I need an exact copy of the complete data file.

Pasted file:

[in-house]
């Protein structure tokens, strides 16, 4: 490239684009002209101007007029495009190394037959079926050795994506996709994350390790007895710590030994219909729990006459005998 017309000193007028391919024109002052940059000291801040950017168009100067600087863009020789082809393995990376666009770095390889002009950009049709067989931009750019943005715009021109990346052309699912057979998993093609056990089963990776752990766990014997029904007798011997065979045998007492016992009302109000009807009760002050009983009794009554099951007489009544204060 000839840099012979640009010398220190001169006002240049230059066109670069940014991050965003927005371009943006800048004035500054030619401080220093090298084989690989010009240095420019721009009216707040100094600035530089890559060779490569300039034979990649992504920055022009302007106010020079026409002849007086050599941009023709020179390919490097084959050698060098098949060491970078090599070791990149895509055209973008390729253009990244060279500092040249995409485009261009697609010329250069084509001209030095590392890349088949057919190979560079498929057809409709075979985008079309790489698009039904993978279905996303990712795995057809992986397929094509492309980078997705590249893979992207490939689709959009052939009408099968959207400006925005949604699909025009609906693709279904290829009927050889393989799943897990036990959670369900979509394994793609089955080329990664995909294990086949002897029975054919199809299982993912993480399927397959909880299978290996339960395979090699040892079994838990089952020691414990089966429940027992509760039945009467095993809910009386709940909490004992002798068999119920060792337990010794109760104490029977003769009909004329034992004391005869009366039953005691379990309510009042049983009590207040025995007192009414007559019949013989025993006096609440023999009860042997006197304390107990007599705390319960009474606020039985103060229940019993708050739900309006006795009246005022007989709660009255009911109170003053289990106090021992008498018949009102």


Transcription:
[in-house]
């Protein structure tokens, strides 16, 4: 490239684009002209101007007029495009190394037959079926050795994506996709994350390790007895710590030994219909729990006459005998 017309000193007028391919024109002052940059000291801040950017168009100067600087863009020789082809393995990376666009770095390889002009950009049709067989931009750019943005715009021109990346052309699912057979998993093609056990089963990776752990766990014997029904007798011997065979045998007492016992009302109000009807009760002050009983009794009554099951007489009544204060 000839840099012979640009010398220190001169006002240049230059066109670069940014991050965003927005371009943006800048004035500054030619401080220093090298084989690989010009240095420019721009009216707040100094600035530089890559060779490569300039034979990649992504920055022009302007106010020079026409002849007086050599941009023709020179390919490097084959050698060098098949060491970078090599070791990149895509055209973008390729253009990244060279500092040249995409485009261009697609010329250069084509001209030095590392890349088949057919190979560079498929057809409709075979985008079309790489698009039904993978279905996303990712795995057809992986397929094509492309980078997705590249893979992207490939689709959009052939009408099968959207400006925005949604699909025009609906693709279904290829009927050889393989799943897990036990959670369900979509394994793609089955080329990664995909294990086949002897029975054919199809299982993912993480399927397959909880299978290996339960395979090699040892079994838990089952020691414990089966429940027992509760039945009467095993809910009386709940909490004992002798068999119920060792337990010794109760104490029977003769009909004329034992004391005869009366039953005691379990309510009042049983009590207040025995007192009414007559019949013989025993006096609440023999009860042997006197304390107990007599705390319960009474606020039985103060229940019993708050739900309006006795009246005022007989709660009255009911109170003053289990106090021992008498018949009102």